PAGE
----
It’s a bit of a weird stance to be pushing analog tools so much and yet I have a strong dependence on digital task management. I do a TON of work in OmniFocus.
The seed was planted about two years ago. I learned about the world of white-hat hacking and Hacker One. And although I haven’t done much of anything with my hacker account there, I did spend a lot of time researching and developing a knowledge of what it takes to make any decent money on the platform. But that research showed me how easy and prevalent the exploitation of user privacy has become. It opened my eyes to the lack of privacy we truly have online.
The concept of resistance is getting to be common knowledge. In its original context as posed by Steven Pressfield, resistance is entirely negative. It is the internal and sometimes external force keeping us from doing our best work. As good brainworkers we consistently look for tactics, methodologies, and habits to remove and eliminate resistance.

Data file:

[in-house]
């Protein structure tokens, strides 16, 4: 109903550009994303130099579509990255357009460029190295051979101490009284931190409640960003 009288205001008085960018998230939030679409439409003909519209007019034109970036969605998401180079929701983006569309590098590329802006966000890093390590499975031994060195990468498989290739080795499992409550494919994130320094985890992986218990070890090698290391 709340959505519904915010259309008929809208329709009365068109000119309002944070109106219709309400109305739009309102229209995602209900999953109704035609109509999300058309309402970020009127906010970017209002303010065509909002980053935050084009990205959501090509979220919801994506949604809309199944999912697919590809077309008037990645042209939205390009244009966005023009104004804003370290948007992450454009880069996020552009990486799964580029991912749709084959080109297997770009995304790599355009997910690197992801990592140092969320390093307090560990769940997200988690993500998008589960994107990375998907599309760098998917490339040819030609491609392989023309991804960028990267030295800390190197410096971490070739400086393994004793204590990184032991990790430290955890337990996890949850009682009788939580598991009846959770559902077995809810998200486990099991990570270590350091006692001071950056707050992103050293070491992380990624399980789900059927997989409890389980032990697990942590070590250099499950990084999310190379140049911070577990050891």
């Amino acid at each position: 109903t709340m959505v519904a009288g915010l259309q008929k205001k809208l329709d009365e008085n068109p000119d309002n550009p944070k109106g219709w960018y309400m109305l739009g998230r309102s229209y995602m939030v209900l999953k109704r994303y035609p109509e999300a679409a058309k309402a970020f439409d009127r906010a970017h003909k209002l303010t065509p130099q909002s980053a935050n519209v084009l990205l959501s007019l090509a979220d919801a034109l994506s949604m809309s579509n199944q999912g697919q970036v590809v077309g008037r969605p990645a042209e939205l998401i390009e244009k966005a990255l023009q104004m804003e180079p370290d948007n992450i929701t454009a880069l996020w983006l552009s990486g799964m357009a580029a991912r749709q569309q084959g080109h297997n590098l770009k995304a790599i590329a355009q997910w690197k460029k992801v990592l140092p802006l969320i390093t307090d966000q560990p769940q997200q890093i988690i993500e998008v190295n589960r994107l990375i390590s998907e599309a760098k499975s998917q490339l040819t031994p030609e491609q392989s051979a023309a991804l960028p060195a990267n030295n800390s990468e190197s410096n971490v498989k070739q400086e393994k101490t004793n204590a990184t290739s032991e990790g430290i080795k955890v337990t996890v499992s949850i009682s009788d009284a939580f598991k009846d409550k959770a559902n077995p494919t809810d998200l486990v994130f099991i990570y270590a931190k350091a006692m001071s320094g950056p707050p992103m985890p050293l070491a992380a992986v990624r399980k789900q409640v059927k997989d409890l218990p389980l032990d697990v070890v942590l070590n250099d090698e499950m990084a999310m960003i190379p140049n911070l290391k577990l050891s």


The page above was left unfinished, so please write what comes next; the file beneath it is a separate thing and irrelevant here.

I have tried numerous methods of managing my daily tasks digitally. But no matter the tool or the method, I am unable to replicate the clarity and motivation that comes from using pen and paper to plan and reflect on my day.
I’m guilty of looking for ways to accomplish tasks on the computer long before it crosses my mind to try paper or the whiteboard. It’s almost embarrassing sometimes. The idea of going to a notepad as a first instinct is hard for me to grasp.
Mike Schmitz joins me this week to talk through the use of analog tools and how that can help us understand when and where to use the appropriate digital tool.